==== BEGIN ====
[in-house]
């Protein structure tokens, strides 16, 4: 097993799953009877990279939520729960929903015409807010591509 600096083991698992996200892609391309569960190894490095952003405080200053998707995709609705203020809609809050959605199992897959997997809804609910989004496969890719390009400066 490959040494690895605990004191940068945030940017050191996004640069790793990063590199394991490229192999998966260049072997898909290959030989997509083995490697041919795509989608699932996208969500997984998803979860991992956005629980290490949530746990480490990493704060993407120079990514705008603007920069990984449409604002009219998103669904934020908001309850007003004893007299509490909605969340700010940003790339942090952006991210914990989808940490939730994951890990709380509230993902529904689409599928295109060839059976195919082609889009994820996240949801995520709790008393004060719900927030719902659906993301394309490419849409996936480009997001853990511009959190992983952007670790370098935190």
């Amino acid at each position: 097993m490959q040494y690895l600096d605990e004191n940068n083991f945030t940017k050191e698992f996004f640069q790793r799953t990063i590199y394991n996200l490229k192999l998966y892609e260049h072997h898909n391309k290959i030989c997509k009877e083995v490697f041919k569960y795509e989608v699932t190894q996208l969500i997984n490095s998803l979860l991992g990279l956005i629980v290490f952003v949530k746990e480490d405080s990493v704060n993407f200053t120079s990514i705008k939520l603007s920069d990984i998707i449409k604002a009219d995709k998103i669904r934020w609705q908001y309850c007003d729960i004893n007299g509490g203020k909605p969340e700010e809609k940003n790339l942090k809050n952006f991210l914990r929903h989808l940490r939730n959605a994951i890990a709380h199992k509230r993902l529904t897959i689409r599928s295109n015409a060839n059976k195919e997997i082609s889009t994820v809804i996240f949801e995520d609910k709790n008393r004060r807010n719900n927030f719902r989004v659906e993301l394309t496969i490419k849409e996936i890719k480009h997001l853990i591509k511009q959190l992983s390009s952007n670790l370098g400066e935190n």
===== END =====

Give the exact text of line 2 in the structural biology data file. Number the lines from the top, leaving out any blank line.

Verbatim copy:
């Protein structure tokens, strides 16, 4: 097993799953009877990279939520729960929903015409807010591509 600096083991698992996200892609391309569960190894490095952003405080200053998707995709609705203020809609809050959605199992897959997997809804609910989004496969890719390009400066 490959040494690895605990004191940068945030940017050191996004640069790793990063590199394991490229192999998966260049072997898909290959030989997509083995490697041919795509989608699932996208969500997984998803979860991992956005629980290490949530746990480490990493704060993407120079990514705008603007920069990984449409604002009219998103669904934020908001309850007003004893007299509490909605969340700010940003790339942090952006991210914990989808940490939730994951890990709380509230993902529904689409599928295109060839059976195919082609889009994820996240949801995520709790008393004060719900927030719902659906993301394309490419849409996936480009997001853990511009959190992983952007670790370098935190």